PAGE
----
Now, heading into 2022, we must redouble our efforts to help (and push) President Biden and all true democrats. Together we must rally enough Americans to defend liberal democracy, reach for justice, combat inequality, and build America back better. We have to persuade, organize, hang in, maneuver, mobilize, and vote. What I learned as a college kid, and since, sustains my belief that we Americans can, yet again, meet the call to action and rise to the great work this moment and history require.

Vice President’s Remarks, Freedom to Marry Victory Celebration, July 9, 2015

*********************

Evan Wolfson led the campaign to win the freedom to marry for same-sex couples. Since victory in 2015, he advises and assists diverse movements in the US on “how to win,” as well as activists seeking to win marriage in other countries worldwide.

*********************

The preceding piece was previously published on Medium and is republished with permission.

Continue Reading
Advertisement
FUND LGBTQ JOURNALISM
SIGN UP FOR E-BLAST

Commentary

Library board chair publicly bullies librarian over LGBTQ books

What’s it like to live in a place where librarians say they feel terrified? I reached out to residents of a South Carolina town to find out

Published

on

Greenville County SC Library Board of Trustees Chair Allan Hill (R) confronts and intimidates Nathan Schmaltz, manager of the Travelers Rest library branch. Images are screenshots from WHNS video coverage.

By James Finn | DETROIT – Travelers Rest, South Carolina is a lovely little stop on the drive from the sea to the mountains, Katie Chaney tells me, “a wonderful place to raise a family.” She grew up there and moved back from Portland, Oregon with her wife Leah to raise their daughter Neba, now 2 years old. Katie runs a bakery called Hester General Store that she says has become something of local center of LGBTQ community life.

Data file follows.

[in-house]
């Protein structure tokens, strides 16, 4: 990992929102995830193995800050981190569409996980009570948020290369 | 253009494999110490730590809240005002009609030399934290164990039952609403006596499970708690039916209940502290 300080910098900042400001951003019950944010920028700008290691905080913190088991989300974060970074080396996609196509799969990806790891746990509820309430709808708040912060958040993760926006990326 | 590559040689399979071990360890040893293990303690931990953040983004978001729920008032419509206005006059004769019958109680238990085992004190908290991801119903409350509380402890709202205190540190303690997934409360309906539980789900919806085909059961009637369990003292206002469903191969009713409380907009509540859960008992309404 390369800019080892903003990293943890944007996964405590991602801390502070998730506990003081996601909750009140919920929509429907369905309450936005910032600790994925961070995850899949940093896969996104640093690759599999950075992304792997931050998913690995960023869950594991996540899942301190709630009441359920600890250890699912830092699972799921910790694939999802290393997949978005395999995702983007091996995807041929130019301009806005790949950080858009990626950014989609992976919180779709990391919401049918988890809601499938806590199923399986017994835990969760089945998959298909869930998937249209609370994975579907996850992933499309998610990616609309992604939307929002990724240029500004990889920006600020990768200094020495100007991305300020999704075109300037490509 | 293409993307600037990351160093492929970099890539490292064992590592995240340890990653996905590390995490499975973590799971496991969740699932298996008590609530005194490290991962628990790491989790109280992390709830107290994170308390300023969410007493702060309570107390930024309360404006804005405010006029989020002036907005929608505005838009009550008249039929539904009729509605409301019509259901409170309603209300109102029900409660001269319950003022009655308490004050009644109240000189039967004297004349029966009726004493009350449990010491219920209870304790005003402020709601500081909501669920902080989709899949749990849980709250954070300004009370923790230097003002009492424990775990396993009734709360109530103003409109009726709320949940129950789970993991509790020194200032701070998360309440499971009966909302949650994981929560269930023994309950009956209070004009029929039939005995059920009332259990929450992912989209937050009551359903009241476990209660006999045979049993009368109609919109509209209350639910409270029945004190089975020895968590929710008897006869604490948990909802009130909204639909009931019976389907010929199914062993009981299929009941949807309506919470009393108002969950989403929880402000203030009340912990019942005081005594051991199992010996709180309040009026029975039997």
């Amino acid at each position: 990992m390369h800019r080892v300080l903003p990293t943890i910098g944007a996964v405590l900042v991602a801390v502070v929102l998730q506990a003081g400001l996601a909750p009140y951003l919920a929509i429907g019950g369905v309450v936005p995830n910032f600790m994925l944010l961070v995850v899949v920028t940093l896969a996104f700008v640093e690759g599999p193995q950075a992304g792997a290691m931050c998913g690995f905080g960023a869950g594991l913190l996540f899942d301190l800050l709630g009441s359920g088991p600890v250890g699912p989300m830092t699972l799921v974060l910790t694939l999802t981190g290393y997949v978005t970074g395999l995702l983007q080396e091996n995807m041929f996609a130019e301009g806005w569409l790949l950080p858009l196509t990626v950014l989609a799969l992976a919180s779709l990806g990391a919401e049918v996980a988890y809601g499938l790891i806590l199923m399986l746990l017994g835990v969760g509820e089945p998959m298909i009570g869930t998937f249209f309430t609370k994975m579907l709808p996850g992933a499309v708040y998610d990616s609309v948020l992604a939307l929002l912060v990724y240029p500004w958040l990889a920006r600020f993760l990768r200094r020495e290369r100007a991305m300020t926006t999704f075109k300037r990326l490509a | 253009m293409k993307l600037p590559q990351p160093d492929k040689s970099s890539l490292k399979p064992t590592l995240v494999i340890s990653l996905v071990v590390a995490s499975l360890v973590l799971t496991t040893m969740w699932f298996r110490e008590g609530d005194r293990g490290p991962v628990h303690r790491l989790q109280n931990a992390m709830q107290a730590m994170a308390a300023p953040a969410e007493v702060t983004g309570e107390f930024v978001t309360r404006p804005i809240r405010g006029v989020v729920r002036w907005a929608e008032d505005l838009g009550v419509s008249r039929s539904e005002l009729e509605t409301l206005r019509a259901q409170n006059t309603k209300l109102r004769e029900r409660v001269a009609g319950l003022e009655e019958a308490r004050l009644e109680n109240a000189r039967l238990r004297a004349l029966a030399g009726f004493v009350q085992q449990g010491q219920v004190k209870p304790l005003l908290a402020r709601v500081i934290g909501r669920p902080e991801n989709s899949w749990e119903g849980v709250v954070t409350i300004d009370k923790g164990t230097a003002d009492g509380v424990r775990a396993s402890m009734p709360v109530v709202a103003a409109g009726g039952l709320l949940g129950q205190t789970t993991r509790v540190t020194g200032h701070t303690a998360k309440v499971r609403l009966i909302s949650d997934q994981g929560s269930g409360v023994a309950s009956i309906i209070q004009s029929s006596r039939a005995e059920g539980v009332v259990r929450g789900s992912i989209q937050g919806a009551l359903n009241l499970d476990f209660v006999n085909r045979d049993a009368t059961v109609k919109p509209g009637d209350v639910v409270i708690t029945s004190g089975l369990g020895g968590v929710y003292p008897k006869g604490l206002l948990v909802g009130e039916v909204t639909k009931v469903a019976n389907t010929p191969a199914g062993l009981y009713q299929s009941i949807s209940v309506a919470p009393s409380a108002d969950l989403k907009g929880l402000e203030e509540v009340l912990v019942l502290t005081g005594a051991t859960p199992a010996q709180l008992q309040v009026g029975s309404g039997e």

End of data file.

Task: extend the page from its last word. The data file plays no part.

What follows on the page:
Katie, Leah, and Neba are caught up, however, in an anti-LGBTQ backlash roiling much of red-state America. Katie told me yesterday she worries Travelers Rest might not be healthy for her daughter:

Diverse books were important to me a child. Books are mirrors into people’s experiences, and when you take away the mirror, you silence them. I want my child to have mirrors into Leah’s and my experience. These decisions [to restrict access to books] take away her ability to walk into the library and learn about that, and I don’t think that’s okay.

I spoke to Leah after talking to Miles Dame, who called me on behalf of the Freedom in Libraries Advocacy Groupa coalition of former Greenville County librarians and other residents concerned that their region is marching to a censorship drum that Pen America and the American Library Association have been warning about for months. Both organizations have released data showing that book bans and restrictions soared to unprecedented levels this year in school and public libraries.

Censorship often happens in an atmosphere of violent threats, as Brody Levesque reported yesterday in the Los Angeles Blade.

Miles and Katie became especially concerned about censorship two weeks ago when the Greenville County Republican Party officially asked the county council to ban all LGBTQ-themed books from young adult (YA) library sections. Katie attended a council meeting to speak out against the proposal:

“The council people told us to calm down, that nothing had been decided, but we made our voice heard and it was very impactful.”

Katie says that since politicians ordered library Pride book displays removed in June, “People who are LGBTQ in the community or the library are being berated, publicly humiliated for standing up for diversity. These employees are trying to do their job and not be biased. Librarians hold that sacred. As a queer business owner who has an all queer team, it bothers me that this is the experience of people trying to do nothing more than their job.”

This past Monday offers a vivid example of the berating Katie spoke to me about. Some of it happened on camera, broadcast to the public.

Travelers Rest librarian reporting intimidation is openly bullied at library board meeting